FITZGIBBON: No there was a lot of fuss about the 2011 suspension, when a Labor Government suspended for a relatively short period the trade to Indonesia. That cause was very difficult but it provided us with an opportunity to put the cattle trade on a sustainable footing. It is on a sustainable footing and it has our support.  We of course will always expect the highest of animal welfare standards, but the cattle industry has been delivering on those standards. 

JOURNALIST:  The concerns you have flagged, the issues you have been raising have been long held by industry, why didn’t Labor look to phase out this out when it was in power?

FITZGIBBON: Labor did lots on animal welfare when it was in power, indeed we commissioned the review of the ASEL standards, that is the standards which are imposed between farm-gate and the point of disembark in another country.  Now we signed off on the review of those standards in 2013.  Barnaby Joyce decided he would give the industry an unconditional pass and not worry about the review of those standards.  As a consequence, the review has recently been kicked off but it will not report until the middle of 2019.  That is too long.  Labor repeats our view that there is no long term future for the live export trade.  We need an orderly transition to a more value adding approach, creating more jobs here in Australia.

JOURNALIST:  Animal welfare groups are chipping in about $1 million to create a farmer support fund to phase out the industry, would your government chip in money to that fund as well?

FITZGIBBON:  I think it is great that animal welfare groups are putting their money where their mouth is, and chipping in money as a contribution to making this orderly transition for farmers but there is no question that farmers can emerge from this transition in better economic shape than they are relying on this trade. It is cruel to animals, and of course has no real, long term future.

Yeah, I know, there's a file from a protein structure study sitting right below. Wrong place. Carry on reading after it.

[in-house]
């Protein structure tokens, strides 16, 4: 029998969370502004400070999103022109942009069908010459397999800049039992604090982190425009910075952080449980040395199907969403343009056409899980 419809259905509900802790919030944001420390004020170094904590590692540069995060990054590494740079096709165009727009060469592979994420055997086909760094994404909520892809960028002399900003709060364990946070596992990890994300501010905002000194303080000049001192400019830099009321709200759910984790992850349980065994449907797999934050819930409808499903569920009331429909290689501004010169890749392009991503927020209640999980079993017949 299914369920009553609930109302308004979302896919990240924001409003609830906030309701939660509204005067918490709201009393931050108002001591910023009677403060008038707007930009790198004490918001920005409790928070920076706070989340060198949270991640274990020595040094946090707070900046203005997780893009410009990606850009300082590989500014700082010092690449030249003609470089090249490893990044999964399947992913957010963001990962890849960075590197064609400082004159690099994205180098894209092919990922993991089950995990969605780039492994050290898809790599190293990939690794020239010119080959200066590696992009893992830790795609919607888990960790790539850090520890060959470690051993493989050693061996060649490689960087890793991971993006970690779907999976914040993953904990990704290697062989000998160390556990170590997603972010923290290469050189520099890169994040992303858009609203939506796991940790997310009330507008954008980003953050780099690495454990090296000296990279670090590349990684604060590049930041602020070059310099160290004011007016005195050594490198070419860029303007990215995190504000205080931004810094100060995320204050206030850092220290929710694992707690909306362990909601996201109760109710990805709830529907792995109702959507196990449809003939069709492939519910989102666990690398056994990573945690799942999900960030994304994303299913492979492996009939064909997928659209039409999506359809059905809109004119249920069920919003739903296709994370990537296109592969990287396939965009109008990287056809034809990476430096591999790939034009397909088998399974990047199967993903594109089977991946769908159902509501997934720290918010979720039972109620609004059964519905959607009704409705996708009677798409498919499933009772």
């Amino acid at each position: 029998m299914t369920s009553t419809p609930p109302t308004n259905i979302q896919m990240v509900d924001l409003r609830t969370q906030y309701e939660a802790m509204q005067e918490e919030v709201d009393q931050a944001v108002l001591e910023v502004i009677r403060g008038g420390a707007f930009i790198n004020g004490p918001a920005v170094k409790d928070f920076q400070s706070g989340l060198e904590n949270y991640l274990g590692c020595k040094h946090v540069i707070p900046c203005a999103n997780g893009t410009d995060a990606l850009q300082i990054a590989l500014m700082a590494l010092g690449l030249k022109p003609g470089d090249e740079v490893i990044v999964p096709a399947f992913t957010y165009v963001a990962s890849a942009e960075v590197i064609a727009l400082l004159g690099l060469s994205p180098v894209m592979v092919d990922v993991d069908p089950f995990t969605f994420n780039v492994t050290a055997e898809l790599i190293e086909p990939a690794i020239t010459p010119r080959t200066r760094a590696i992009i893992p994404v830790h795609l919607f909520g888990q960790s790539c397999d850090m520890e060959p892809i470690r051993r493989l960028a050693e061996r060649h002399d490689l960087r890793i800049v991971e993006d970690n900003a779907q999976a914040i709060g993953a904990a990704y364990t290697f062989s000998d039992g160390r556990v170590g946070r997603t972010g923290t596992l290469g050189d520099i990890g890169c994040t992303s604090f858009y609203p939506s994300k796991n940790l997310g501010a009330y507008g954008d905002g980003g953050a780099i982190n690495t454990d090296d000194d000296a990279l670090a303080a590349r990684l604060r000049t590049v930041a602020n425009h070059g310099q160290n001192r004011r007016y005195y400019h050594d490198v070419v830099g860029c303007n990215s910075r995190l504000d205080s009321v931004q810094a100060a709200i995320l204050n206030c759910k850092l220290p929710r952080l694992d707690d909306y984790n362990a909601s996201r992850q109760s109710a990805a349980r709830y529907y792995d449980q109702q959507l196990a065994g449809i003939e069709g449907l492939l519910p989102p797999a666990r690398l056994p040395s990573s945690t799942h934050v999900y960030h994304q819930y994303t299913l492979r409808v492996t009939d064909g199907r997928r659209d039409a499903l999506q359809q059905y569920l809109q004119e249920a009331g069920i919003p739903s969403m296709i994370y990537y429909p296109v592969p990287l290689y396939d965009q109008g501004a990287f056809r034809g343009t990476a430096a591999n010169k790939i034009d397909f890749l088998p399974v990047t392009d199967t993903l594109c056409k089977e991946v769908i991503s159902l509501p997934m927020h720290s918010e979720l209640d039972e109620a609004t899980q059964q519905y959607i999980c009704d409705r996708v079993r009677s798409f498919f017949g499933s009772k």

JOURNALIST:  Now a couple of non live export ones.  There are reports today that Labor is proposing bringing in new land clearing laws which would give the Federal Government oversight to the Act.  Do you agree with the changes being proposed?

FITZGIBBON: Well I think that State and Commonwealth Governments need to work together if we are going to secure long term profitability in the agriculture sector.  The climate is changing, our natural resources are depleting, our soil resources, for example, in many cases are in bad shape.  And we need a government to show leadership and put the farming sector on a sustainable footing and we cannot just continue in an unquestioned fashion to continue to clear land in this country. It won’t put us on a sustainable footing in Australian agriculture. 

JOURNALIST:  As a future Agriculture Minister in a Labor Government, will you be comfortable going into farming communities to tell them they cannot clear their land [inaudible] Federal Labor policy?

FITZGIBBON:  I will be very comfortable going onto the properties of farmers to talk to them about Labor’s plan to ensure we lift productivity.  And lifting productivity is, in part, about lifting the productivity of our soils and making sure both our soil and water resources are allocated in an efficient way.  I look forward to talking to them about Labor’s plan to put our agriculture sector on a sustainable footing to lift productivity and therefore lift sustainable profitability.  Thank you everyone.